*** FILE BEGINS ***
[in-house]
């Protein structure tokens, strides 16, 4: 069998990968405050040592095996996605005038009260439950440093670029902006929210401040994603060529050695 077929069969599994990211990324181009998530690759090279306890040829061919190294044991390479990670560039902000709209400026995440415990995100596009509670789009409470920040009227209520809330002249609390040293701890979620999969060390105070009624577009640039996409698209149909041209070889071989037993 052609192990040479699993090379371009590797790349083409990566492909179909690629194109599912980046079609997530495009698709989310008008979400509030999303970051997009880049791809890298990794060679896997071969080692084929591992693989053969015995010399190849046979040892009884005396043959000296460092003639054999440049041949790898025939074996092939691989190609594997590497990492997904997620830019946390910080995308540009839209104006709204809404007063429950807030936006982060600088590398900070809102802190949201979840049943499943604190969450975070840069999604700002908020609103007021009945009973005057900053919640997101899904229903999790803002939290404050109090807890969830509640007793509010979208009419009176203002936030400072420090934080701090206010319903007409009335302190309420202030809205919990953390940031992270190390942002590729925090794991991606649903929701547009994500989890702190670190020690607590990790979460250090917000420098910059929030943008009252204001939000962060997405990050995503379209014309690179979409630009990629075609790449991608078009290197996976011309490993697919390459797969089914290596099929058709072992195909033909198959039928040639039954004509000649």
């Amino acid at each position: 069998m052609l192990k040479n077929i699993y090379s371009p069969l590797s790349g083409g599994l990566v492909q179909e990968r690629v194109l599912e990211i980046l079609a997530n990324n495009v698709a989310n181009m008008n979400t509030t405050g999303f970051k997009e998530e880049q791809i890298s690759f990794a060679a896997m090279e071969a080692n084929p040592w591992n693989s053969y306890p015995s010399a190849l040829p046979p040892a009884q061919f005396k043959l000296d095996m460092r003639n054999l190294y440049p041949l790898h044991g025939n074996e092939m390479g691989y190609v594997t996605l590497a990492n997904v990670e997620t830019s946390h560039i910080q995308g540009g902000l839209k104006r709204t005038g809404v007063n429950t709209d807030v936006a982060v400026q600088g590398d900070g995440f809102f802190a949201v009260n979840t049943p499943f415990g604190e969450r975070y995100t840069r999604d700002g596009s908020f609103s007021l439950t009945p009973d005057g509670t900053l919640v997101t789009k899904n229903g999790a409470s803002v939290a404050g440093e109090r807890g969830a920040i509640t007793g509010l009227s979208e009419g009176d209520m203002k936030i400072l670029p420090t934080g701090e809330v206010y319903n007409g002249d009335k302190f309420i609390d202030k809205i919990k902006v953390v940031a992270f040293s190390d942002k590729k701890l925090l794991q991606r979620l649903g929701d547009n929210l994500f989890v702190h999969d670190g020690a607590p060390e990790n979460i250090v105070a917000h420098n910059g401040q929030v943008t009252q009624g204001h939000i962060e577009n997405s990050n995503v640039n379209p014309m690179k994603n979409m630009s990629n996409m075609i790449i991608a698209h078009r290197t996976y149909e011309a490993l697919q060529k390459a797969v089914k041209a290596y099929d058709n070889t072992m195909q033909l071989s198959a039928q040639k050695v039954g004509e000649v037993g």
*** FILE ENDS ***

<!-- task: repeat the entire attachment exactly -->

[in-house]
């Protein structure tokens, strides 16, 4: 069998990968405050040592095996996605005038009260439950440093670029902006929210401040994603060529050695 077929069969599994990211990324181009998530690759090279306890040829061919190294044991390479990670560039902000709209400026995440415990995100596009509670789009409470920040009227209520809330002249609390040293701890979620999969060390105070009624577009640039996409698209149909041209070889071989037993 052609192990040479699993090379371009590797790349083409990566492909179909690629194109599912980046079609997530495009698709989310008008979400509030999303970051997009880049791809890298990794060679896997071969080692084929591992693989053969015995010399190849046979040892009884005396043959000296460092003639054999440049041949790898025939074996092939691989190609594997590497990492997904997620830019946390910080995308540009839209104006709204809404007063429950807030936006982060600088590398900070809102802190949201979840049943499943604190969450975070840069999604700002908020609103007021009945009973005057900053919640997101899904229903999790803002939290404050109090807890969830509640007793509010979208009419009176203002936030400072420090934080701090206010319903007409009335302190309420202030809205919990953390940031992270190390942002590729925090794991991606649903929701547009994500989890702190670190020690607590990790979460250090917000420098910059929030943008009252204001939000962060997405990050995503379209014309690179979409630009990629075609790449991608078009290197996976011309490993697919390459797969089914290596099929058709072992195909033909198959039928040639039954004509000649």
């Amino acid at each position: 069998m052609l192990k040479n077929i699993y090379s371009p069969l590797s790349g083409g599994l990566v492909q179909e990968r690629v194109l599912e990211i980046l079609a997530n990324n495009v698709a989310n181009m008008n979400t509030t405050g999303f970051k997009e998530e880049q791809i890298s690759f990794a060679a896997m090279e071969a080692n084929p040592w591992n693989s053969y306890p015995s010399a190849l040829p046979p040892a009884q061919f005396k043959l000296d095996m460092r003639n054999l190294y440049p041949l790898h044991g025939n074996e092939m390479g691989y190609v594997t996605l590497a990492n997904v990670e997620t830019s946390h560039i910080q995308g540009g902000l839209k104006r709204t005038g809404v007063n429950t709209d807030v936006a982060v400026q600088g590398d900070g995440f809102f802190a949201v009260n979840t049943p499943f415990g604190e969450r975070y995100t840069r999604d700002g596009s908020f609103s007021l439950t009945p009973d005057g509670t900053l919640v997101t789009k899904n229903g999790a409470s803002v939290a404050g440093e109090r807890g969830a920040i509640t007793g509010l009227s979208e009419g009176d209520m203002k936030i400072l670029p420090t934080g701090e809330v206010y319903n007409g002249d009335k302190f309420i609390d202030k809205i919990k902006v953390v940031a992270f040293s190390d942002k590729k701890l925090l794991q991606r979620l649903g929701d547009n929210l994500f989890v702190h999969d670190g020690a607590p060390e990790n979460i250090v105070a917000h420098n910059g401040q929030v943008t009252q009624g204001h939000i962060e577009n997405s990050n995503v640039n379209p014309m690179k994603n979409m630009s990629n996409m075609i790449i991608a698209h078009r290197t996976y149909e011309a490993l697919q060529k390459a797969v089914k041209a290596y099929d058709n070889t072992m195909q033909l071989s198959a039928q040639k050695v039954g004509e000649v037993g």